analysis, enabled me, Muth no other instructors than Observation
and Industry, to atain a comand over it, with a precision and
rapidity, suficient for the purposes of the present investigation :
which certainly, could not, unasisted by a Master, have been as
easily, if at all acomplished, without a knowledge of the com-
pound stres, experimentaly aplied in reference to the radical ex-
plosion, and the vanishing sob. It would be dificult to say, how
far the aid of our description might lesen the time and labor of
the Conservatorio, in teaching the practice of the shake.

As the compound stres is practicable on every interval, so a
shake might be com}X)Scd of an iteration of that stres on the ex-
tremes of wider intervals: and a slow shake of this kind, is some-
times heard among the tricks of the Florid song : but it is not
technicaly clased with that ornament. It has a singular, and as I
have heard it, not an agreeable efect ; and the M'idth of the con-


Crete, preventing the rapidity of the proper shake, it has not its
liquidity, nor its hovering pre-cadencial character.

It is a question among vocalists, whether the 'acent' as they call
it, is on the uper or the lower 'note,' or as we now regard it, co-
sound of the shake. From our preceding acount of this ornament,
no cause apears, for a diference of opinion in this case, and for
anything like an acent on either. There may be the usual ryth-
mic perception of acent on the bar or bars on which the shake is
sustained ; and with this mental b&d, there might be a slight mo-
mentary swell on the co-sounds, at the points of these beats. But
I ciinnot hear even this ; and cannot therefore beleve there is
an altetmate acent of force, much less an inequality in time, be-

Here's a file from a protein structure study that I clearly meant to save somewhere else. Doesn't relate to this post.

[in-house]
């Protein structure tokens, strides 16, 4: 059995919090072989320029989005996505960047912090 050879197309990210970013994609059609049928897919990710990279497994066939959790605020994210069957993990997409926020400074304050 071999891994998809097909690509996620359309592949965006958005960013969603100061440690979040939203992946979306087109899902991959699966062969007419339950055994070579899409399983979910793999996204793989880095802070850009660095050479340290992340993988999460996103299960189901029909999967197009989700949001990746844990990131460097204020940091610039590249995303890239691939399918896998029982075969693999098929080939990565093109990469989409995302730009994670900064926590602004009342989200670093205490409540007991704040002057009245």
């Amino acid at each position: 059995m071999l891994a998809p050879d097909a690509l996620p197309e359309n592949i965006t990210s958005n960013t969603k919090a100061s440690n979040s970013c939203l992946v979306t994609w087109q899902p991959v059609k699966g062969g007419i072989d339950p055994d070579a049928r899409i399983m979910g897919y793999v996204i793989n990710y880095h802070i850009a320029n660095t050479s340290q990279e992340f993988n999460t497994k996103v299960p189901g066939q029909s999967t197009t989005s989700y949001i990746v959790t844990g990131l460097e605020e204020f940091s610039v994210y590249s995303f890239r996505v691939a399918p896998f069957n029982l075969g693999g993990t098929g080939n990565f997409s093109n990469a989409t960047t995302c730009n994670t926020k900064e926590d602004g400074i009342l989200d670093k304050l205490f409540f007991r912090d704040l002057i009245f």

tween the upper and the lower co-sounds. Once admit it, and
there would be an alternation both of stress and of pitch that
would destroy the even and graceful undulation, and the liquidity
of the shake ; and change the function to that of the tremulous

Vocalists have described several kinds of shake. With its
proper structure and efect, I can observe but two; the diatonic
and the semitonic, severaly formed on a tone and a semitone.
What has been caled a Rising and a Falling shake, is perhaps
only the gurgling, or rising and faling radical pitch of the rising
and faling of the tremor ; for as the tremor is not made up of co-
sounds, or compound streses, but of rapid concretes Avith each its
radical and vanishj the terms rising and faling, which do aply to
the course of the tremor or gurgle, and not to the continued line
of the shake, have been improperly retained, after the introduction
of the peculiar iteration on proximate co-sounds. This true shake,
after continuing along its level line of pitch, may be skipped a de-
gree, or perhaps more, and then continued on this new line. ' But
when caried directly upward or downward, by proximate degrees,
on more or less of the scale j which would make it a rising or
falling shakej the course of the co-sounds is caled a Division, the
structure and movement of which will be presently described.
Other shakes enumerated in books, are only particular uses of
that ornament ; or only combinations of it, with various forms of

The meaning and peculiar efect of the shakcj for it cannot except


on tl)e semitone, be called Expresive of the state of mindj may be
stated under Five heads; and First. The most striking and
agreeable character of the shake lies in its refined, its tunable, and
as it were, its polished vocality ; which however I here consider
with reference, exclusively to the high pitch of the Soprano voice.
In men, generaly speaking, the shake, like most of their florid
execution, denotes in their lower pitch, and rougher vocality, little
more than a muscular dificulty ; for a low pitch, with a holow ful-
nes, as we learn from instruments, destroys the esential elegance of
the shake ; yet perhaps the harmony of a tenor and soprano, where
the later takes the lead on the ear, produces the most delightful
efect of this ornament. Second. There is in the shake, what has
been called, its Liquidity. This arises in part, from its vocality,
and in part from the smooth and rapid gliding of the concrete into